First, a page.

Mysterious pet could be half black panther

By Mona Lang

AURORA — I wish to pass along to readers of The County Compass what has been my experience with regard to the possibility of black panthers in our area. 

Although I’ve never told anyone about my belief that black panthers live here, I’m pretty confident in my opinion that they do. Maybe they have no ‘panther’ DNA in them at all, but they surely are a variety of cat unto themselves.

When I first moved here in 1992 – when our environment was much less traversed by humans than it is now – I occasionally saw a solid black, very large cat near the road when I would be driving home very late at night. I thought to myself at the time that I was not seeing a feral domestic shorthair. 

Then, one dawn about 10 years ago, I heard my dogs, out of their fence and barking furiously. I went out and saw a huge solid black cat perched at the top of a tree where the dogs had him (maybe her?) at bay. I finally got the dogs penned up and went back in the house so the cat could escape.

That was one magnificent animal to be nothing more than a common domestic shorthair. But, I didn’t say anything to anybody about my belief that the cat was a wild, indigenous black panther. Since then, I’ve never glimpsed such an animal again.

However, four or five years ago, a tiny kitten, which obviously was not yet weaned, walked through the chain link fence one evening in an attempt to get to my adult female cat. A road crew had been mowing in this area, and I had seen dead cats on the road. My guess is that the mower, working as far as possible into the edge of the woods, had frightened mamas and babies out of their dens. I suspected my little visitor’s mama had been killed.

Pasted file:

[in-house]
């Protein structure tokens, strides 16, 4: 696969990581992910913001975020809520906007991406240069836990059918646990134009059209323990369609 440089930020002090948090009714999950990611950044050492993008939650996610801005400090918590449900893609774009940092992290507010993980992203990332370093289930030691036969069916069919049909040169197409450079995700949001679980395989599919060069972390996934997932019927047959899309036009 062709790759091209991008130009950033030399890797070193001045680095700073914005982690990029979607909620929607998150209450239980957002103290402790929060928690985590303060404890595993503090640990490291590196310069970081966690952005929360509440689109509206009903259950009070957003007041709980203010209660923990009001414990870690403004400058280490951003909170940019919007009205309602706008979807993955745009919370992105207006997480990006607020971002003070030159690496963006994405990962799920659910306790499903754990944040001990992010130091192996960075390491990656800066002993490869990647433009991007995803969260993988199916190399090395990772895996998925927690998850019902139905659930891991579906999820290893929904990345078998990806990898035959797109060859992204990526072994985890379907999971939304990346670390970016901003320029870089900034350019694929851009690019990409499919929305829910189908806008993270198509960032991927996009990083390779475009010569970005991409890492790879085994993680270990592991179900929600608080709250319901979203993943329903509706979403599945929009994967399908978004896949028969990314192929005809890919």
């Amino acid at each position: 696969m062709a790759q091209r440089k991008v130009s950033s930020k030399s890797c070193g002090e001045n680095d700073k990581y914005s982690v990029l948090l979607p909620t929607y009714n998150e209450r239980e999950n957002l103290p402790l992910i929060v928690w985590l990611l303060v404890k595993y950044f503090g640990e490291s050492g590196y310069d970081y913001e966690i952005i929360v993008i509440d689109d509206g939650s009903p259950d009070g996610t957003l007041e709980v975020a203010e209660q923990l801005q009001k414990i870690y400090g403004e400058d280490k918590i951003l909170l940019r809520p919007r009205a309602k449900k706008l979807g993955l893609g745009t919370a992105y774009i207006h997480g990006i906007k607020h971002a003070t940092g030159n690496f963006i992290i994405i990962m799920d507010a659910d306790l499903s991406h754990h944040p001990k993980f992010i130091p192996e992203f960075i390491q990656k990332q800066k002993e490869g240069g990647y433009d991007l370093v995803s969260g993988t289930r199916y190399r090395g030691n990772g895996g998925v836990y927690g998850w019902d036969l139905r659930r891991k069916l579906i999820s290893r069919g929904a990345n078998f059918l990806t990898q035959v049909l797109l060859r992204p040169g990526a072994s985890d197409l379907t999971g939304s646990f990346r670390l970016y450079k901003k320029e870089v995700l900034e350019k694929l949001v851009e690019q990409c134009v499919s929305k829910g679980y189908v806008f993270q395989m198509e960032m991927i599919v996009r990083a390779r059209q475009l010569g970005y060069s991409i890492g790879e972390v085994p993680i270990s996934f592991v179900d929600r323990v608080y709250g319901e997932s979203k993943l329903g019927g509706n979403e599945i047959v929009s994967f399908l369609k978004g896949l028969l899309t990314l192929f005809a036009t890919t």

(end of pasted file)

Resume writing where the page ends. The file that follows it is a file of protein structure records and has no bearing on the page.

I tried to offer the kitten food but once it saw me, it was gone. A day or two later, I saw it again. This time, I just put food down and left it. This went on for a couple of weeks. If I were anywhere in sight, the kitten wouldn’t come near the food. 

Finally – finally! – she progressed to the point where she would go into a big dog cage to get food and somehow I got the door closed on her. Once inside the house, she stayed in the cage for about a week or so before she seemed to feel calm and safe enough to roam the house. 

I’ve known lot of domestic cats in my life, both wild and tamed, but I’ve never known one like this cat. People would surely laugh at me if I admitted I believe she is half panther – but I do believe that!

She moves her head in the same way an owl does when searching for prey. She has absolutely decimated small wildlife here. Even as a kitten, she would leap straight up five feet to catch a gecko that I had not ever seen. Even as a kitten, she caught and killed every fledgling that the thrashers and mockingbirds in my yard tried to raise. 

It made me sick to see what she was doing, but I just could not have her put to sleep.

She couldn’t be a pet for anyone because she will be free when she wants to be free, or else she will bite and scratch to the bone in an instant. I love Mystery and I’m sure she loves me, but if she doesn’t want to be touched, I don’t touch her. 

When I brought a dog home from the pound last year, I discovered to my horror that the new arrival intended to kill my cats. The dog chased Mystery at first, but it didn’t take long for Mystery to start attacking and chasing the dog.

Mystery catches and kills adult birds in trees. She has terrorized birds here so that I don’t need bird netting over my grapes anymore. She doesn’t just catch mice, she digs up and kills moles.

I really would like for Ivia Nathaniel, whose article about panthers appeared in the Jan. 24 issue of your newspaper, to see Mystery in action – but this mysterious cat would never allow that. She is just as wary of anything new to her as any thoroughly wild animal would be. 

I’m so happy Ivia chose to share what she did about our unrecognized black panthers . . . or whatever they are.